This story first appeared on former NRMA site Living Well Navigator on September 26, 2014.
Most of us have wondered what life would have been like back in the early days of colonial Australia. But perhaps not so common a question is what did Australians eat and how did they prepare it way back then?
We spoke with Jacqui Newling, resident gastronomer at Sydney Living Museums, to ask just that. She shares her insights into the history and heritage of food in colonial Australia.
You are a colonial gastronomer for Sydney Living Museums. How did you come to work in the role and what does it entail?
I completed a Masters in Gastronomy through Le Cordon Bleu and Adelaide University in 2007. I’ve always had a fascination for Australian colonial history, so chose food in early colonial settlement of New South Wales for my research dissertation – and from then I was hooked!
Finding work in 200-year-old food isn’t easy, but our historic houses all had – and some still have – kitchens and dining rooms, food-related objects in their collections, journals, letters, accounts ledgers, recipes and cookery books that give us an idea of what and how people cooked and ate. The role entails looking at our properties, the times they represent and the stories they tell with food as a lens – what does the food people ate tell us about them and the way they lived, and the society they lived in?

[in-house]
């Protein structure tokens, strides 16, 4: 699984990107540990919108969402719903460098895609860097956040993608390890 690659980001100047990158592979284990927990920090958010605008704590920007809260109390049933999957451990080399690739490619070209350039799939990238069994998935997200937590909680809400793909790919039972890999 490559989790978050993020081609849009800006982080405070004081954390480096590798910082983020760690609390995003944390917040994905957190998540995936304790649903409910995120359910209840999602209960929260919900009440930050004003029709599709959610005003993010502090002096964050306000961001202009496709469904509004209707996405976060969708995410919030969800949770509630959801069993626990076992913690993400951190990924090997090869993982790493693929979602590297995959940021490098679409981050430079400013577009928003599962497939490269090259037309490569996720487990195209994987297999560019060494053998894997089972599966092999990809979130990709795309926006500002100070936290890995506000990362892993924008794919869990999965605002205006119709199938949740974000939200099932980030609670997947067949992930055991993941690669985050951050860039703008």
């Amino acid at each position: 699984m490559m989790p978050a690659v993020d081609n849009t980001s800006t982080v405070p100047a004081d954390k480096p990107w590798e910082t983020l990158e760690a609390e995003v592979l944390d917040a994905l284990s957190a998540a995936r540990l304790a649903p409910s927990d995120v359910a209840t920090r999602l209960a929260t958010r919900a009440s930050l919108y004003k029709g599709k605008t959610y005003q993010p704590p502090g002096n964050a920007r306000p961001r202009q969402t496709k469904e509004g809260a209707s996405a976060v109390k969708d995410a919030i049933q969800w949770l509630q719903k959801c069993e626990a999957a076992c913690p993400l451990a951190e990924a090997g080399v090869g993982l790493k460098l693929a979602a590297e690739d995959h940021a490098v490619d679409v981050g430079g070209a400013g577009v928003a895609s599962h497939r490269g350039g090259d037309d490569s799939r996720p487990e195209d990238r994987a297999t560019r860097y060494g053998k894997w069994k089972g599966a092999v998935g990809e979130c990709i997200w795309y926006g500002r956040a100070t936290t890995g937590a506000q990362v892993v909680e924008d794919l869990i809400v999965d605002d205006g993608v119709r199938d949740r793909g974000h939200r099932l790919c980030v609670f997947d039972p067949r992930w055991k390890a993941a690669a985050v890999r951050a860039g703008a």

Your work explores our history through food. What do you enjoy most about it?
I really enjoy the stories that come with the food – it’s never ever about the actual food item itself, the fascination is in the cultural meaning of it in its time. Remember the terribly overused adage ‘tell me what you eat and I’ll tell you who you are’? It’s about people and how they affect food. It’s about gender and class, economics and politics, environment and technology and taste – in the literal sense and the broader cultural sense. Was it exotic and prestigious or fit only for servants and convict classes?